- James Marsh
- Michael Caine, Charlie Cox, Jim Broadbent, Tom Courtenay, Ray Winstone, Paul Whitehouse, Michael Gambon, Francesca Annis
- 107 min.
- Release Date
King of Thieves harbors no illusions about ensnaring the viewer’s nostalgia for the British gangster films that inspired it, nor does it hesitate to shower affection onto its cast. Headlined by Michael Caine, the film boasts an ensemble of old-timers together for one last crack at the genre that helped solidify their fame and talent. Jim Broadbent, Tom Courtenay, Michael Gambon, Paul Whitehouse, and Ray Winstone populate a scenario about a bunch of gray-haired former thieves who team-up for the proverbial “one last job.” Going back to On Golden Pond (1981), audiences love to watch the aged versions of their favorite movie stars nab the limelight again, and the setup here recalls the recent Going in Style (2017), in which Caine, Morgan Freeman, and Alan Arkin decide to rob a bank because of their failing pension. But director James Marsh, whose documentary Man on Wire (2008) remains a superb heist film, spend far too little time on the true-crime elements of the story and far too much time indulging in unabashed fandom for his stars.
The caper recounts the real-life burglary in 2015 that took £14 million from safe deposit boxes in Hatton Garden, the commercial district of London populated by jewelers and diamond merchants. Joe Penhall based his screenplay on two articles: Duncan Campbell’s piece in The Guardian called “One last job: the inside story of the Hatton Garden Heist;” and another in Vanity Fair titled, “How a ragtag gang of retirees pulled off the biggest jewel heist in British history,” by Mark Seal. The veracity of the burglary and its details are overshadowed by the film necessitating a veritable Ocean’s Elderlies scenario, which is more interested in watching these actors do their thing, talk about the various physical maladies that come with age, and joke about the unreliability of their bowels.
After the death of his wife, retired thief Brian Reader (Caine) is approached by Basil (Charlie Cox), an introverted security systems expert with a plan to rob a vault of safe deposit boxes. Brian, who prattles on about “F for flawless” diamonds—bringing to mind Caine’s other old-age jewel heist movie, Flawless (2008)—enlists a band of his former cohorts: John (Courtenay), an explosives expert with hearing problems; Carl (Whitehouse), a tech guy who’d prefer to retire to his garden; Broadbent is cast against type as Terry, the resident bully; and the youngest of them, the snarling hotshot Danny Jones (Winstone). They concoct a scheme involving security codes, drills, and hydraulic lifts, and all the while Benjamin Wallfisch’s jazzy score keeps things light and uninvolving. On the periphery, Michael Gambon plays a doddering, absent-minded fence who will move the jewels.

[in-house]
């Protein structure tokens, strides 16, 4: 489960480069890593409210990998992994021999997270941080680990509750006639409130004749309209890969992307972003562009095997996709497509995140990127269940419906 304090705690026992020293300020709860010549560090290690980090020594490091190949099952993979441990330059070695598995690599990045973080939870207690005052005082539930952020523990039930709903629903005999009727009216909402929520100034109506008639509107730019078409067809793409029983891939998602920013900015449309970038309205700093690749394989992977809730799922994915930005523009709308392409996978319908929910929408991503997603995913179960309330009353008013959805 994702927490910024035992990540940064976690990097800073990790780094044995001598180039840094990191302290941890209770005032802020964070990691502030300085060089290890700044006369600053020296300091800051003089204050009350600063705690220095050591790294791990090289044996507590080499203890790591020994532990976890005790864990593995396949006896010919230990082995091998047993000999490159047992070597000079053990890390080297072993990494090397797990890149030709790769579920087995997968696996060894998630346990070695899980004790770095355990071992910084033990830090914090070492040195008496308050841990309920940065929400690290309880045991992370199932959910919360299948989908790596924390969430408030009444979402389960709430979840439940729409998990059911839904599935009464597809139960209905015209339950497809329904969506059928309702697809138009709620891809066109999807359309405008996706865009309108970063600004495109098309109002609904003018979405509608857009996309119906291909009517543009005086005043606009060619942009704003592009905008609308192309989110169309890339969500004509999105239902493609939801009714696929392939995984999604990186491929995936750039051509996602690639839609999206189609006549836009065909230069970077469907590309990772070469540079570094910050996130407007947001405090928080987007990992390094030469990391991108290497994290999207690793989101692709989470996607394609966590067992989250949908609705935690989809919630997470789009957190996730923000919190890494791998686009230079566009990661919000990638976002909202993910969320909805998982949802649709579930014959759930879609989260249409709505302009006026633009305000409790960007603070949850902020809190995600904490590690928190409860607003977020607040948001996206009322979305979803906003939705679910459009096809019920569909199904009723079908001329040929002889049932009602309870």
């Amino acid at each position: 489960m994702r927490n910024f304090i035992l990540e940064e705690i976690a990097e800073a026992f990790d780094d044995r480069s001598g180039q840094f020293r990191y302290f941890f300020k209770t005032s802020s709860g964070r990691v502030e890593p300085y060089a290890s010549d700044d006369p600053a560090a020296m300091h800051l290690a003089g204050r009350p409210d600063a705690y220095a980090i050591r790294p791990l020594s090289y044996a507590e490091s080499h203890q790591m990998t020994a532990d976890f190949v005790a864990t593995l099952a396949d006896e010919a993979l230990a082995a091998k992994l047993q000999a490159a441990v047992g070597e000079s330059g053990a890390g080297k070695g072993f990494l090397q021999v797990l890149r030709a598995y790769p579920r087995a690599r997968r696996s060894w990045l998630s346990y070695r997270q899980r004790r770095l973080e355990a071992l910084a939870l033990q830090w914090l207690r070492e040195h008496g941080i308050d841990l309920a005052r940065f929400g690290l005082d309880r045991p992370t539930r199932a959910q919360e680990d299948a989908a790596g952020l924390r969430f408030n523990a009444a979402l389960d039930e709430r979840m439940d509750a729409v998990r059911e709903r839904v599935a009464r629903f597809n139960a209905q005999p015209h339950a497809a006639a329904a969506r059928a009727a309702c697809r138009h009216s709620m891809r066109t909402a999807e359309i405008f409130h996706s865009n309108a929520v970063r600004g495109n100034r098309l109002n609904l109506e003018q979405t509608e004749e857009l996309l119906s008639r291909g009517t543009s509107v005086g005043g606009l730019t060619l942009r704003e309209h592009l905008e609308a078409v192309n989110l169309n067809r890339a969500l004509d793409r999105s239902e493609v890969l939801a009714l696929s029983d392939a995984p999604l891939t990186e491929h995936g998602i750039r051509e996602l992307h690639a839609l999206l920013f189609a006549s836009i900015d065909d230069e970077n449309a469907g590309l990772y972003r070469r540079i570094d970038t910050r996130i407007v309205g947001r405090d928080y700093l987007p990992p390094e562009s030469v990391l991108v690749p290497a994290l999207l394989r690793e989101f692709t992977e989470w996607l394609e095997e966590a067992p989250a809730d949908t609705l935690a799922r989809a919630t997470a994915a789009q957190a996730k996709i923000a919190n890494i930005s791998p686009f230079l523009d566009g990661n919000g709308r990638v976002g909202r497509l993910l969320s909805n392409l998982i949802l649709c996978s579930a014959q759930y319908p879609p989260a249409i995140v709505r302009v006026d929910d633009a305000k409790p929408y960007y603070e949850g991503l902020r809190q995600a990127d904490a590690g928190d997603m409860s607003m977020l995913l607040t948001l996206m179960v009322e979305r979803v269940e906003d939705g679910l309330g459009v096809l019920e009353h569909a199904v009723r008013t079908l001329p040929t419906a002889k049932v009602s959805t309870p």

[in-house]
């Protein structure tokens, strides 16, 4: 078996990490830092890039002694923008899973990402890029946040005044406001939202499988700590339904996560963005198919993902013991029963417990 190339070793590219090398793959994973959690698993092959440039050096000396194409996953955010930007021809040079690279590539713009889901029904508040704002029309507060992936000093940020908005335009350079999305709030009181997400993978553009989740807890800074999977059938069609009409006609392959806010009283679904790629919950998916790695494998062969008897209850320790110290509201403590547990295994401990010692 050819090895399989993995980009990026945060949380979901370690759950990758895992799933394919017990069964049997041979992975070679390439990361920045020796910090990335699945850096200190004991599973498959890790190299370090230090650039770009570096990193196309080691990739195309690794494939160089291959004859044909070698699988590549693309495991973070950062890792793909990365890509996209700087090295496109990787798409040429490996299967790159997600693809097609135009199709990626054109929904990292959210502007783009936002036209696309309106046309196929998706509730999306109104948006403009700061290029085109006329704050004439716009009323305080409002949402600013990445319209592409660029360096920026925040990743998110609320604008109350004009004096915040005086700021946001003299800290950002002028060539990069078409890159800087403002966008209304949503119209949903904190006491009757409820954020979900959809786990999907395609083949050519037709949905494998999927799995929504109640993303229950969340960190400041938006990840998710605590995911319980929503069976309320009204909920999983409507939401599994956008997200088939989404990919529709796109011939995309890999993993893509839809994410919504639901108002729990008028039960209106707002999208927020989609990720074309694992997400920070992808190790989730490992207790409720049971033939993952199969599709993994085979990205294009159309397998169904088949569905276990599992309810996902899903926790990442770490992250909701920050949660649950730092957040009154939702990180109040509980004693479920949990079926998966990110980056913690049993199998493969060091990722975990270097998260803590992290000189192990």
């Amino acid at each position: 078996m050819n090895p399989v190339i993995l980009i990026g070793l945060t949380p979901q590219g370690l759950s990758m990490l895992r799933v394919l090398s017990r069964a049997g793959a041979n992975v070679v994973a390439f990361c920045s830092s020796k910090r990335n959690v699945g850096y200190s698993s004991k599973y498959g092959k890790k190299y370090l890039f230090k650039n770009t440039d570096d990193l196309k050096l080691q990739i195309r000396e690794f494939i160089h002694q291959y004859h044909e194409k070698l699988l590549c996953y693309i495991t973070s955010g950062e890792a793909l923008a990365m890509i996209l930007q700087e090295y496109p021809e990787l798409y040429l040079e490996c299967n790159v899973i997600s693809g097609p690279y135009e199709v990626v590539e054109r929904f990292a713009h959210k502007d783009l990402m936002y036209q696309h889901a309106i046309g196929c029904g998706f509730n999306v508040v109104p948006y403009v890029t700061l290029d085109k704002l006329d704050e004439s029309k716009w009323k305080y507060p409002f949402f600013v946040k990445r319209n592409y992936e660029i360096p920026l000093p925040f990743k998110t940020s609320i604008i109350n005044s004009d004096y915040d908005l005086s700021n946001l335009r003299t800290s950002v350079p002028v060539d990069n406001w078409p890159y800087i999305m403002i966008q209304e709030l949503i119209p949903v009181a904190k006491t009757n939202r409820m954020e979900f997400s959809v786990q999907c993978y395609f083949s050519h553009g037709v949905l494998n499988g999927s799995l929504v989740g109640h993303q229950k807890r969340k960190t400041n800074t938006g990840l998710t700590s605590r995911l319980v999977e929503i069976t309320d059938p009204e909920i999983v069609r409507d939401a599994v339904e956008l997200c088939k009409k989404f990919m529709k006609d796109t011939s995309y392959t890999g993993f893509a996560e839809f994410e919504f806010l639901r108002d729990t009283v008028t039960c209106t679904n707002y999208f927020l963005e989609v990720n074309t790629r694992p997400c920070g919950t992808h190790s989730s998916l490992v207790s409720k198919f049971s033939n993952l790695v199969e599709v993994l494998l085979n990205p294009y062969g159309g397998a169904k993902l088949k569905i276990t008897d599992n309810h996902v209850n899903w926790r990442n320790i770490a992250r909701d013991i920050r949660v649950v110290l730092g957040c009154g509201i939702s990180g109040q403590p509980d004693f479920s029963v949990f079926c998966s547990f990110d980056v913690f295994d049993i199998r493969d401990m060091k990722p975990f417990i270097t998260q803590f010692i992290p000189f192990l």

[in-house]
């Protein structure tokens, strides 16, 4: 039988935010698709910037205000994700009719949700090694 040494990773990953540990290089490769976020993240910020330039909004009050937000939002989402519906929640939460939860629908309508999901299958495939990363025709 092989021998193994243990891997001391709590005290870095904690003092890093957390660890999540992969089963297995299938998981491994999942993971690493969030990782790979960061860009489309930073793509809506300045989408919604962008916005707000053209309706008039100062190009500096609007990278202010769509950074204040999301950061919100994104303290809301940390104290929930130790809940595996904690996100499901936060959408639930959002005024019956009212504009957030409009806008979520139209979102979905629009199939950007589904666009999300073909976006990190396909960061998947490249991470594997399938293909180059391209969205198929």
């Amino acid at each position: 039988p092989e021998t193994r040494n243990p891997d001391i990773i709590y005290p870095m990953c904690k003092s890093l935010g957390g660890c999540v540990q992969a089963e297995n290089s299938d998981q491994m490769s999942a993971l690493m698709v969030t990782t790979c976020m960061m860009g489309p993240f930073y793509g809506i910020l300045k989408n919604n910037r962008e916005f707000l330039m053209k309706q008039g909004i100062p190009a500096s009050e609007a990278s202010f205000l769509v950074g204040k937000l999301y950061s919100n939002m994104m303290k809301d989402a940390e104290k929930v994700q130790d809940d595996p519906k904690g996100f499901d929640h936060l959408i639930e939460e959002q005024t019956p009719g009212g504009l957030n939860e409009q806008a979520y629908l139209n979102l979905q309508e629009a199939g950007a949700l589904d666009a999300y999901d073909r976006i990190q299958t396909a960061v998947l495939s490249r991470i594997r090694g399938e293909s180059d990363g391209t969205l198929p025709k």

Once they take the score, however, King of Thieves has an odd shift in tone from a fun-loving lark into a dark thriller, as Terry and Danny team up to strong-arm the others out of their cut. Not that things get bloody or violent, but a feeling of danger takes over. There’s also a surprising number of off-color insults, including racial and homophobic remarks from Terry and the others, suggesting these geezers aren’t the merry band of criminals they seem to be. The tonal shift into uglier territory doesn’t last, as the final scene attempts to restore the rompish goodwill from earlier in the film. Marsh can’t seem to decide if he wants to make Ocean’s Eleven (2001) or Get Carter (1972)—two crime films that, tonally, are worlds apart and don’t easily intermingle. Penhall’s script is less to blame than the music and editing, which hope to make everything much livelier than it is.
Indeed, Marsh and his team of editors create a metatext of British gangster films, at once proceeding with the story at hand while frequently inserting brief scenes from earlier entries in the genre. It’s an odd and post-modern choice, and never less than completely distracting. Over the opening titles, or in the midst of a montage in which Brian’s group prepares for the burglary, the film cuts to moments from other titles starring this cast—some of them not even in the gangster genre: Caine in The Italian Job (1969), Broadbent in The Hit (1984), Winstone in Scum (1979), Courtenay in Billy Liar (1963), and so forth. Marsh seems to have nostalgia not only for the genre but his cast of living legends. King of Thieves rests on nostalgia in one form or another instead of embracing the fascinating real-world burglary. And while watching this cast, even in a mediocre film, may offer a few pleasures, the result feels hollow and unworthy of such impressive onscreen talent.